It is strange that the Prime Minister should be so quick to support the call from a real estate agency for the Reserve Bank's home lending regulations to be relaxed.
It is only a year since the heat went out of the house market and prices have just begun to fall. The cooling is apparent in the low number of listings at present rather than plummeting prices.
Low volume is bad for the real estate business but not for homeowners unless they have taken on too much debt in expectation of a capital gain. The fact that volume has dropped and prices remained fairly stable suggests the vast majority of investors can service their loans.
So why has Bill English put pressure on the Reserve Bank to relax the loan-to-value ratio it requires lending banks to maintain?
It is hardly in the national interest to let house prices take off again and it is hard to see it is in the National Party's interest so close to an election.
Housing affordability for first-home seekers has been the issue National has most to fear at the polls. It is of concern not just to young voters looking for a house but to their parents and grandparents who want them to have the Kiwi birthright.
Has National given up those votes to Labour and calculated it has more to gain by siding with homeowners and investors fearing a fall in prices.
It now looks as if the outlook for house prices could depend very much on what happens on election day. Labour promises to take further steps to dampen the market, including extending the bright-line test for capital gains tax to five years. National signalled yesterday it believes the "correction" has gone far enough.
"It raised the question," said English, "of how long [lending restrictions] would be there for. It is important that the people who put them in place have thought through the conditions under which they remove the LVRs. Because ideally, they are not a permanent feature of the market."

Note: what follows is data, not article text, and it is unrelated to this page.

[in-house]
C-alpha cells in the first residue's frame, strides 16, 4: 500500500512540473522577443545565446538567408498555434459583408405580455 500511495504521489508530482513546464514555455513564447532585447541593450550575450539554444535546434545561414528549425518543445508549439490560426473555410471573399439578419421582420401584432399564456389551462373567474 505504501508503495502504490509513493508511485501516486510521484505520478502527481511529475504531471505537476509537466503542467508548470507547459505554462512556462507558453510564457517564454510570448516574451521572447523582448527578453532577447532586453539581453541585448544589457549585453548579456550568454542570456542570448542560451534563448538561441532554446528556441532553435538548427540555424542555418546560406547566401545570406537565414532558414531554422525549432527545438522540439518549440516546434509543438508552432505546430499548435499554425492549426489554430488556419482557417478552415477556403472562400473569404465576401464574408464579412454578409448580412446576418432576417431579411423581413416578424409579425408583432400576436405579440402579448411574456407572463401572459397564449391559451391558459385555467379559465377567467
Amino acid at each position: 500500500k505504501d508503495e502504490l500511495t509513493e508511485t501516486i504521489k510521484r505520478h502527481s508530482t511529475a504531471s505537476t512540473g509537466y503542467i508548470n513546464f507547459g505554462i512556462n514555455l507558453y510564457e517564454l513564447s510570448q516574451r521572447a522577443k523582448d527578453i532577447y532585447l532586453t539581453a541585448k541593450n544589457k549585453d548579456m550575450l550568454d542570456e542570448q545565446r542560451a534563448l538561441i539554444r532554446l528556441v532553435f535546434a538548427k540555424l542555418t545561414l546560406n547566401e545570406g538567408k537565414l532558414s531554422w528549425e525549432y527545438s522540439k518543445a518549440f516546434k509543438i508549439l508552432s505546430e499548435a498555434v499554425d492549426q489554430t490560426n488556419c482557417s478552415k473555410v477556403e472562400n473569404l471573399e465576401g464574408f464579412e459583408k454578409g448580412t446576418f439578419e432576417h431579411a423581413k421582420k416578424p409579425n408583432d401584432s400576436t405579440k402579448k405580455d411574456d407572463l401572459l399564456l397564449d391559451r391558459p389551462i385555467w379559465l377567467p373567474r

But why should they not be permanent? Loan-to-value ratios are an attempt to ensure trading banks do not issue too many overvalued, under-secured home loans of the kind that caused the last global financial crisis.
New Zealand's Australian-owned banks stood up rather well in the crisis and there is no reason to think they are any less secure today despite house prices here being the highest in the world relative to incomes.
In fact, it was probably the trading banks' decisions a year ago to reduce their exposure to the New Zealand house market that stopped prices rising. Tighter Reserve Bank ratios had been in force since the previous year without noticeable effect.
The latest ratios, weighted against Auckland investment property, came into force soon after National's two-year bright-line test for capital gains tax was introduced in October 2015. Yet the LVRs alone are usually credited with cooling the market.
The capital gains tax was probably just as effective, as may be apparent a month after the election when its two-year test begins to release houses for tax-free sale.
But the LVRs have set a good standard of prudence for lenders and borrowers and it is a standard that should remain.